Wednesday, 17 October 2018

Pakenham, Suffolk

St Mary, open, is, in my limited experience, unusual for Suffolk in that it is a cruciform building - I've not seen one in the county before. It is mostly Victorian rebuild and very over restored, so much so that I thought the font was Victorian when it turns out to be original but re-cut, but is still a fascinating building.

ST MARY. A church with long transepts and crossing tower, something decidedly rare in Suffolk. It is true that only the S transept was built - and re-built in 1849 — and that the N transept was added at that time (by Teulon). The transepts and chancel are E.E., late c 13 (see the window shapes). The upper part of the tower is C14 and turns octagonal. Several survivals of the preceding Norman church, namely the W and S doorways (one order of shafts, scalloped capitals, heavy roll moulding) and the chancel arch (nook-shafts, saltire crosses in the abacus, moulded arch with one hollow and one half-roll). There was another such arch at the E end of the nave which was altered in 1849. So the Norman church was of the type with nave, central space, and chancel. The nave has two windows with plate tracery. - FONT. Exceptionally good Perp piece. Four seated figures against the stem (somewhat re-cut about 1850?), against the bowl the Signs of the four Evangelists, a dragon with a cross-shaft, a lamb, a unicorn, a pelican. - STALLS. Simple, with poppy-heads. - SCREEN. Simple, and not all original. - COMMUNION RAIL. With twisted balusters, late C17. - PLATE. Cup 1566; Cup and Paten 1817.

Font (2)

Thomas Discipline arms

West door

PAKENHAM. The Stone Age men made here a camp, the Romans had a villa, the Normans built the church on the hill. Nether Hall was built in Queen Anne’s day and is famous for its staircase. In the churchyard is a stone coffin where Walter the Norman builder may have been laid to rest, but he has the church for his memorial. His tower is here, with three arches to the nave and aisles, much of his nave, the chancel arch, and a doorway under the west window. For three centuries after him other builders added to his work, putting here a window and in the tower a belfry.

In front of us as we enter is a superb 14th century font, with sculptured monks to guard its base, its panels filled with the lion, the pelican, the lamb, the unicorn, and the symbols of the Evangelists. The slender pinnacles and buttresses and the bright heraldic shields of a new oak cover rise beautifully above it. By the side of the 13th century chancel, below the Norman arch, is a doorway for the priest with old tombstones standing by it. In the oak screen, with painted shields, 14th century work is mingled with the new, the altar rails are Jacobean, and by the altar is an old chest hollowed from a tree trunk. The roof is painted. An old pew with strange faces for poppyheads stands by the chancel.

Over the priest’s doorway is a lancet with fragments of old glass from the east window, now filled with a modern scene of Christ enthroned among the angels, with the Nativity below. Two other modern windows of the Good Shepherd and the Light of the World are in memory of a curate who was here for 56 years.

Ixworth, Suffolk

I'm afraid St Mary, open, has left very little impression. I liked the exterior and remember it as a large church but of the interior I only really remember that it's highly restored and therefore rather spartan and that there's some good glass in the chancel.

ST MARY. Dec chancel, almost entirely rebuilt. Dec W windows in the aisles, Dec doorway in the S aisle. All the rest Perp. Big W tower with flushwork frieze at the base and flushwork frieze at the top. Flushwork panelled battlements. On the SE buttress panel with the name of Abbot Schot of Bury St Edmunds, that is of 1470-3; also by the W door a tile with inscription: ‘Thome Vyal gaf to the stepil iii £.’ His will is of 1472. Money for the leading of the roof was left in 1533.* - SCREEN. Only the dado remains. - MONUMENT. Richard Codington d. 1567  and wife. Tomb-chest with decorated pilasters and three shields. At the back round arch with exceptionally fine Italian leaf carving. Against the back wall brass effigies. The inscription records that Richard Codington was granted the manor of Ixworth after the Dissolution of the Abbey in exchange for Codington in Surrey, then re-named Nonesuch. The grant was indeed made in 1538.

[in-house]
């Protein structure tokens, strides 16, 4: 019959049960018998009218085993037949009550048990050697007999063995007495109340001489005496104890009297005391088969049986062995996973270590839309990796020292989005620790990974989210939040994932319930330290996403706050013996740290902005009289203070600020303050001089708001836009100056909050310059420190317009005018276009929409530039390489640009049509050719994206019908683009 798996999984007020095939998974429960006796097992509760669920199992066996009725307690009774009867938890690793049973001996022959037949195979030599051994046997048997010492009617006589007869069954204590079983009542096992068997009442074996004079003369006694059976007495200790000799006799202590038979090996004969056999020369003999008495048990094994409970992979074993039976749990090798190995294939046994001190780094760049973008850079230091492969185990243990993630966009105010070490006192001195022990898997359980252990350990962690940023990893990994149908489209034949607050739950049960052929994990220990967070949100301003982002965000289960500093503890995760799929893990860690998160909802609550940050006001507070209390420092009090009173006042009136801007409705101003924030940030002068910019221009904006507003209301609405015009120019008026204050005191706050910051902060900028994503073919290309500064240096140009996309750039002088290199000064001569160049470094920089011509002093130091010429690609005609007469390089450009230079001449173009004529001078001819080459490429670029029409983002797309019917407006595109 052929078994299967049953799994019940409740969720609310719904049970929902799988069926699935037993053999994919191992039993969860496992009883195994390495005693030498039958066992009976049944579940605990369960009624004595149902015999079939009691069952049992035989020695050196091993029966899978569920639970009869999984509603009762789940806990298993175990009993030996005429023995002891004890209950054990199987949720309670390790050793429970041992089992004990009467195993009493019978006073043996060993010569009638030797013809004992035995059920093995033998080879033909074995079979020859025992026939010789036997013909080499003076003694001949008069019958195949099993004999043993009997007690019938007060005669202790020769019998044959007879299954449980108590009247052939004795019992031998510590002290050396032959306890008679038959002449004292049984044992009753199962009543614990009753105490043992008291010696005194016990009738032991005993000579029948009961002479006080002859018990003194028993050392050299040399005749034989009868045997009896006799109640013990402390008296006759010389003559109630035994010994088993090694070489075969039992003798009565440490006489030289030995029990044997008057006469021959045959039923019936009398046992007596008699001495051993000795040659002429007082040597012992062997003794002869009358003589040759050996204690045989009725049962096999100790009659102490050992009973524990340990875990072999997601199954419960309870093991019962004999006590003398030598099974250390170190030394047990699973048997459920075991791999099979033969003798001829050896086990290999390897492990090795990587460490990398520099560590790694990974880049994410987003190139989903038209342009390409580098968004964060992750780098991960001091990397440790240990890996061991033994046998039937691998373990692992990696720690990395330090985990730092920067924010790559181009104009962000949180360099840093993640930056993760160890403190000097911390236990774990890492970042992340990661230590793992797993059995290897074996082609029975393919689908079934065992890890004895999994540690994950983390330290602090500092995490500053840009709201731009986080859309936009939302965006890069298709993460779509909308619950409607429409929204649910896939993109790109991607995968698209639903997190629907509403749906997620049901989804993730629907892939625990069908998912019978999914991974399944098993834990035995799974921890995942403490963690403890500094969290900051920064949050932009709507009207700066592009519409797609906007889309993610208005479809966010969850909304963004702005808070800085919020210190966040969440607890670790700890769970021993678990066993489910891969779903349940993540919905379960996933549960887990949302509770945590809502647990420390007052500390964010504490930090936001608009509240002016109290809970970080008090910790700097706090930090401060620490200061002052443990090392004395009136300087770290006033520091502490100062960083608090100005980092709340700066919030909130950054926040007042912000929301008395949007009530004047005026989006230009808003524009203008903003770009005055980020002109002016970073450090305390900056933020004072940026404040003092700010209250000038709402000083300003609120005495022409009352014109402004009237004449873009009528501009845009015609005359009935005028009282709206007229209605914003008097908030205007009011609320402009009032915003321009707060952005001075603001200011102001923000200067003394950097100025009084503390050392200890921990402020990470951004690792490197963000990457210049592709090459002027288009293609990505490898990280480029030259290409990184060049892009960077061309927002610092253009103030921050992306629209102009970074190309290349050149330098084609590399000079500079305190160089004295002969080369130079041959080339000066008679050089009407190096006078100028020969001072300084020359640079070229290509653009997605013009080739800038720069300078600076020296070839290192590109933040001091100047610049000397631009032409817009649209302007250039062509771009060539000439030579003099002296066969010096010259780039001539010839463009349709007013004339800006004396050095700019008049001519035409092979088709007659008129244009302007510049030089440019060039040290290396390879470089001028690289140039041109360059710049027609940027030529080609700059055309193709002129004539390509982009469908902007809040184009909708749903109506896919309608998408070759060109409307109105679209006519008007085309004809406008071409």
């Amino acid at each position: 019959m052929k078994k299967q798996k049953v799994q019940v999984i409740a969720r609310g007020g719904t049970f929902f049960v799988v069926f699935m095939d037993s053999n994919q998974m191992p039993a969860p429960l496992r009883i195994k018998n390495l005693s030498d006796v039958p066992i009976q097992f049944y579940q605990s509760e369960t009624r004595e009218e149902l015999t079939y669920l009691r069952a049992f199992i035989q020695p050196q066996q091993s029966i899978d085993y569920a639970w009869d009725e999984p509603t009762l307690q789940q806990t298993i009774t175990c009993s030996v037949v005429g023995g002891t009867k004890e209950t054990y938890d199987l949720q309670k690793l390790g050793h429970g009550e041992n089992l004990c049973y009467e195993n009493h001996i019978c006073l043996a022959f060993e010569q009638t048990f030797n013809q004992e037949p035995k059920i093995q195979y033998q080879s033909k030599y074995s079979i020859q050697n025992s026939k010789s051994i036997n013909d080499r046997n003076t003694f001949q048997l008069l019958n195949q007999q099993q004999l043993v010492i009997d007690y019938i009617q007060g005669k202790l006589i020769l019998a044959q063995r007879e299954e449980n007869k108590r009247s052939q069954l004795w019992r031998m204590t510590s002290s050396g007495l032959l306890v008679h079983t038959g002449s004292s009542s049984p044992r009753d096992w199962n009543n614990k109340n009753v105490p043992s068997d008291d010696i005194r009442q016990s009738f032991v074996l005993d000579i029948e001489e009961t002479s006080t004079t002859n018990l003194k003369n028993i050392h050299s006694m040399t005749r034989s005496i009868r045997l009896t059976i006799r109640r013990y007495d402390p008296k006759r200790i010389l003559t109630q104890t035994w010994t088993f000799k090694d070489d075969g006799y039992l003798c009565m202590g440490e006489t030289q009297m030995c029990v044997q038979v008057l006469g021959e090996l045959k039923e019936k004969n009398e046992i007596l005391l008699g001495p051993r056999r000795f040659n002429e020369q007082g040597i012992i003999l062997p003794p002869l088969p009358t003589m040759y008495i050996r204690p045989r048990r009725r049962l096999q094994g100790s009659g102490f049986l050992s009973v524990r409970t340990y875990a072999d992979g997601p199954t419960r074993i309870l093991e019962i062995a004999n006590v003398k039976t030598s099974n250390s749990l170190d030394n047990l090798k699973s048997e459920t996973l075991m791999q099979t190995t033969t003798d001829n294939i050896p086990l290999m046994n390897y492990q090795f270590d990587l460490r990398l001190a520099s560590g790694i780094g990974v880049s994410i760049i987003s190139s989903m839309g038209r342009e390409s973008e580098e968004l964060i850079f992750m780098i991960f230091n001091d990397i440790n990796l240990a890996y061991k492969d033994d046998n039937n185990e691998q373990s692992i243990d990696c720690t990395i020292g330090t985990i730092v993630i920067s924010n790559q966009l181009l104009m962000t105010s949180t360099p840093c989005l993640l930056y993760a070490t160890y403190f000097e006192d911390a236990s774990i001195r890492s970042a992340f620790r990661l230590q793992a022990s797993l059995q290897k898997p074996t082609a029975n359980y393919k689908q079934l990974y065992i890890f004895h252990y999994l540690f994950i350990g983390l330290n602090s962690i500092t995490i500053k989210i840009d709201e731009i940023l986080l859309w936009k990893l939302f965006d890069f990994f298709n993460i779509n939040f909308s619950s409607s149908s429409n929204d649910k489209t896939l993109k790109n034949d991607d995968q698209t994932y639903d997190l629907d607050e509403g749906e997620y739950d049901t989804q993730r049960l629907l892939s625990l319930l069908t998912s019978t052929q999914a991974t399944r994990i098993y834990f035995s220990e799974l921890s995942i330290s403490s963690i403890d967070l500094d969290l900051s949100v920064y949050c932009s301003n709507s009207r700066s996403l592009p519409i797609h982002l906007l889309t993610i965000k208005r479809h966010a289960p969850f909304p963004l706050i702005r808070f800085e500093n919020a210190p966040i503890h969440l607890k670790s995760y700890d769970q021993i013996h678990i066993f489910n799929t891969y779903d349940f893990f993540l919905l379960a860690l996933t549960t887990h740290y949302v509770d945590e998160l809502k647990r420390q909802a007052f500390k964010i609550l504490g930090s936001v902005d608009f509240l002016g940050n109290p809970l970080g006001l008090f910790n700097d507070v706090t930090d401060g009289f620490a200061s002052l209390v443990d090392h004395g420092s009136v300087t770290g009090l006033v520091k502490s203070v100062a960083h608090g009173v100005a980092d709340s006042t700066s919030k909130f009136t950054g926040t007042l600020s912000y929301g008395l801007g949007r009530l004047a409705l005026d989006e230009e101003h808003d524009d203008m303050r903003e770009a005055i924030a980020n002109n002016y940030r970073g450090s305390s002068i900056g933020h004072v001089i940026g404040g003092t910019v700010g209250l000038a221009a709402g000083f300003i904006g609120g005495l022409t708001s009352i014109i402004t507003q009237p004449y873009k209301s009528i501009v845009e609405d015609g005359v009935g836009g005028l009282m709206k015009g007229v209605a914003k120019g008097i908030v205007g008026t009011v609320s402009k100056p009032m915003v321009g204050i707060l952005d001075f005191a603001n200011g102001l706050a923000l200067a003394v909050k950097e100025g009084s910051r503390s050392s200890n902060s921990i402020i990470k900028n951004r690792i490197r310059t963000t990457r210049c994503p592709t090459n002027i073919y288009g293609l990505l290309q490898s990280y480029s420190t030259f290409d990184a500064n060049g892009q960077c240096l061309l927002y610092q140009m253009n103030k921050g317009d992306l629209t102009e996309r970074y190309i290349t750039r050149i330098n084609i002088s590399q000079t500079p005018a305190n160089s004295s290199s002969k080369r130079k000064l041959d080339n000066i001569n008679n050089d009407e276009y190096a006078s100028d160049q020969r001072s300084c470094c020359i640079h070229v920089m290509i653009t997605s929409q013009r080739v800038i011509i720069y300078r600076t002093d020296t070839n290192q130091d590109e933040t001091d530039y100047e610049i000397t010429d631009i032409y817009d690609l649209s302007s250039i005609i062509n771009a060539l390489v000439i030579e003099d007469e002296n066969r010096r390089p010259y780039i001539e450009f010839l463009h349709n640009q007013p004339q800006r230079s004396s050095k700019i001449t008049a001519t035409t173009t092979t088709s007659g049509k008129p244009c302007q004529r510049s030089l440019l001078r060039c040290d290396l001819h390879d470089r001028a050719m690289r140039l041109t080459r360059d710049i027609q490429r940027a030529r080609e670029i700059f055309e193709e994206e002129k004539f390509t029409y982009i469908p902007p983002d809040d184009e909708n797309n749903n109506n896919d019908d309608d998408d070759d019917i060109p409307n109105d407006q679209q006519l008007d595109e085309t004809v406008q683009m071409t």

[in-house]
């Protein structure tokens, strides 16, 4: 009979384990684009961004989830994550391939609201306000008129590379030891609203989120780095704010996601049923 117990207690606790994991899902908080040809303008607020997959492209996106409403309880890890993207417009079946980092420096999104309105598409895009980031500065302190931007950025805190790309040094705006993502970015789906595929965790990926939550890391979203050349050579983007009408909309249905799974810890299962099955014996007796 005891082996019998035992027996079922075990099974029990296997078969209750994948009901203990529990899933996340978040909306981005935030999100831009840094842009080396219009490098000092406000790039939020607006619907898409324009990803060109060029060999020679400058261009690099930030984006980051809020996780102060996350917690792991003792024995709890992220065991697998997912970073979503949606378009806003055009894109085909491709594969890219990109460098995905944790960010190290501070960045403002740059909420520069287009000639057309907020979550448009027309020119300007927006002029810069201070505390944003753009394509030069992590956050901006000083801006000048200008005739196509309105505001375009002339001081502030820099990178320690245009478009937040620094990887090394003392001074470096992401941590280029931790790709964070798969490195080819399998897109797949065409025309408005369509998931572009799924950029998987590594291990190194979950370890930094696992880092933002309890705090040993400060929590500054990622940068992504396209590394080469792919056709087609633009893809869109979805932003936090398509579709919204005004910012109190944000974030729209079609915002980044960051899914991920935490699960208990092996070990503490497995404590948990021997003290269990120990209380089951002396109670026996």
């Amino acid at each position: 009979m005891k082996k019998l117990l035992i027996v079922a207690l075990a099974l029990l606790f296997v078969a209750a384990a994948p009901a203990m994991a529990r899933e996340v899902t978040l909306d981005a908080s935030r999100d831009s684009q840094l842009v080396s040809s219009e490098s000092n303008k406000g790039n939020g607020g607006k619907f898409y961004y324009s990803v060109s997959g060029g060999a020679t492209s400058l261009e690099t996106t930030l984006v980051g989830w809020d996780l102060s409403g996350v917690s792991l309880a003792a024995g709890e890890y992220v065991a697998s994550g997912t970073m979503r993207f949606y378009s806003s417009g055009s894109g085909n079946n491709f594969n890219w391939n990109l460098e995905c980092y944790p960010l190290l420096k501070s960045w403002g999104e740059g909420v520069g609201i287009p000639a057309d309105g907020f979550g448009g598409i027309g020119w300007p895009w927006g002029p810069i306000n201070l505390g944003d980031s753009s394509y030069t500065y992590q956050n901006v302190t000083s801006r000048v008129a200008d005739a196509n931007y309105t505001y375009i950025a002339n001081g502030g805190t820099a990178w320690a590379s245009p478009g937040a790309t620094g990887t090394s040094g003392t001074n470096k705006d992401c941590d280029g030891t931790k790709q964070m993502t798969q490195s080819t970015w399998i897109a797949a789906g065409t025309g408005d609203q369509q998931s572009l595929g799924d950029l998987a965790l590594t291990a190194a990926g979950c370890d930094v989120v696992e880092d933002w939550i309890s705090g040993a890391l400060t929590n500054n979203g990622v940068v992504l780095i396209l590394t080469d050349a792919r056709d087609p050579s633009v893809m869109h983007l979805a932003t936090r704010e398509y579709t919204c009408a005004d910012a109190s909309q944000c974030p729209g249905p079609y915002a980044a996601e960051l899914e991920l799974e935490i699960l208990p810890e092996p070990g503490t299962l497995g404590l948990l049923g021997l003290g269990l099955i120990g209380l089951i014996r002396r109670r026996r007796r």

* The C18 antiquarian Tom Martin noted at the lower part of the S side of the steeple an inscription on a glazed brick to William Dense, Prior of Ixworth from 1467 to c. 1484. Wills of 1458 and 1471 give money to the chancel and to the tower, respectively (ARA).

Richard Codington 1567 (2)

Boldero arms

Grotesque (2)

IXWORTH. We come to it through pleasant lanes well known to Suffolk’s country poet Robert Bloomfield, who got his little learning and a few months of schooling here, charging his mind with rural scenes which were to come back to him in a London garret and take shape in his famous poem, The Farmer’s Boy.

We pass a watermill on the way and a little round house from the centre of whose thatched roof rises a tall twisted chimney; and we come upon many old houses, one of the most ancient being an inn which was housing wayfarers more than 400 years ago. A more notable relic of antiquity forms part of Ixworth Abbey, a charming modern house on the site of a Norman priory. The old crypt, which has a vaulted roof on massive pillars, carved soon after the Battle of Hastings, is now the hall of the house. In the foundations of the priory were discovered a century ago a body wrapped in a lead shroud, and the remains of a furnace for melting lead. Here is still the coffin stone of an early prior, with two Norman coffins.

Separated from the rectory by the Blackbourne stream, the 14th century flint church is shaded by fine trees, above which rises the tower built by a 15th century abbot of Bury St Edmunds, its parapet and its buttresses adorned with the wheel of St Catherine, the arms of Bury Abbey, and other devices. Old corbels carry the roof of the porch.